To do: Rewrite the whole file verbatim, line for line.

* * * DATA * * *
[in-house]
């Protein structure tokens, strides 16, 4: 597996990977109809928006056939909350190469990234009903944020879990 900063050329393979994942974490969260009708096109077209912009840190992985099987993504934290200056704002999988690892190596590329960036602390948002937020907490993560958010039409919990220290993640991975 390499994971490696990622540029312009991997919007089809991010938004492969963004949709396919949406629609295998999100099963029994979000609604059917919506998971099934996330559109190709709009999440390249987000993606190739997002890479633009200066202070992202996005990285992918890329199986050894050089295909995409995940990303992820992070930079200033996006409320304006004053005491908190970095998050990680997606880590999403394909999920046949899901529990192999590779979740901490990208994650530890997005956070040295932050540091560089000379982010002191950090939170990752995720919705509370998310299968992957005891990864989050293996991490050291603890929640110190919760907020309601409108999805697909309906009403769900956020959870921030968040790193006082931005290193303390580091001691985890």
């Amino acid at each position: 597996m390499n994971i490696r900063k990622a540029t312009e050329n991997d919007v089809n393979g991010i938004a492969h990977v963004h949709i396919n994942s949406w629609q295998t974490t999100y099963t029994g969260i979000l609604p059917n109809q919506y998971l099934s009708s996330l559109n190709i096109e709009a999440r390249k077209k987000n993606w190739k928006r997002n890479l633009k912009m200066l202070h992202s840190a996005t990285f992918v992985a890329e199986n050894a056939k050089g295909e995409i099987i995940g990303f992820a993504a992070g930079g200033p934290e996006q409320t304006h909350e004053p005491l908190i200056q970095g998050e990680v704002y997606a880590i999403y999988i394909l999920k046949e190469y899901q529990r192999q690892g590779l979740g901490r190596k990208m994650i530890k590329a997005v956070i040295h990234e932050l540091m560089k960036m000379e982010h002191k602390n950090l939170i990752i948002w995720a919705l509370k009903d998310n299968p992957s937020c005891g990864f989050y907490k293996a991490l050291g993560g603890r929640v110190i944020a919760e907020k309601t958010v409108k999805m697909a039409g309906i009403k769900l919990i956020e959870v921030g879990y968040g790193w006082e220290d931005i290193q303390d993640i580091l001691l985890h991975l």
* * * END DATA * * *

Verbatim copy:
[in-house]
């Protein structure tokens, strides 16, 4: 597996990977109809928006056939909350190469990234009903944020879990 900063050329393979994942974490969260009708096109077209912009840190992985099987993504934290200056704002999988690892190596590329960036602390948002937020907490993560958010039409919990220290993640991975 390499994971490696990622540029312009991997919007089809991010938004492969963004949709396919949406629609295998999100099963029994979000609604059917919506998971099934996330559109190709709009999440390249987000993606190739997002890479633009200066202070992202996005990285992918890329199986050894050089295909995409995940990303992820992070930079200033996006409320304006004053005491908190970095998050990680997606880590999403394909999920046949899901529990192999590779979740901490990208994650530890997005956070040295932050540091560089000379982010002191950090939170990752995720919705509370998310299968992957005891990864989050293996991490050291603890929640110190919760907020309601409108999805697909309906009403769900956020959870921030968040790193006082931005290193303390580091001691985890």
């Amino acid at each position: 597996m390499n994971i490696r900063k990622a540029t312009e050329n991997d919007v089809n393979g991010i938004a492969h990977v963004h949709i396919n994942s949406w629609q295998t974490t999100y099963t029994g969260i979000l609604p059917n109809q919506y998971l099934s009708s996330l559109n190709i096109e709009a999440r390249k077209k987000n993606w190739k928006r997002n890479l633009k912009m200066l202070h992202s840190a996005t990285f992918v992985a890329e199986n050894a056939k050089g295909e995409i099987i995940g990303f992820a993504a992070g930079g200033p934290e996006q409320t304006h909350e004053p005491l908190i200056q970095g998050e990680v704002y997606a880590i999403y999988i394909l999920k046949e190469y899901q529990r192999q690892g590779l979740g901490r190596k990208m994650i530890k590329a997005v956070i040295h990234e932050l540091m560089k960036m000379e982010h002191k602390n950090l939170i990752i948002w995720a919705l509370k009903d998310n299968p992957s937020c005891g990864f989050y907490k293996a991490l050291g993560g603890r929640v110190i944020a919760e907020k309601t958010v409108k999805m697909a039409g309906i009403k769900l919990i956020e959870v921030g879990y968040g790193w006082e220290d931005i290193q303390d993640i580091l001691l985890h991975l």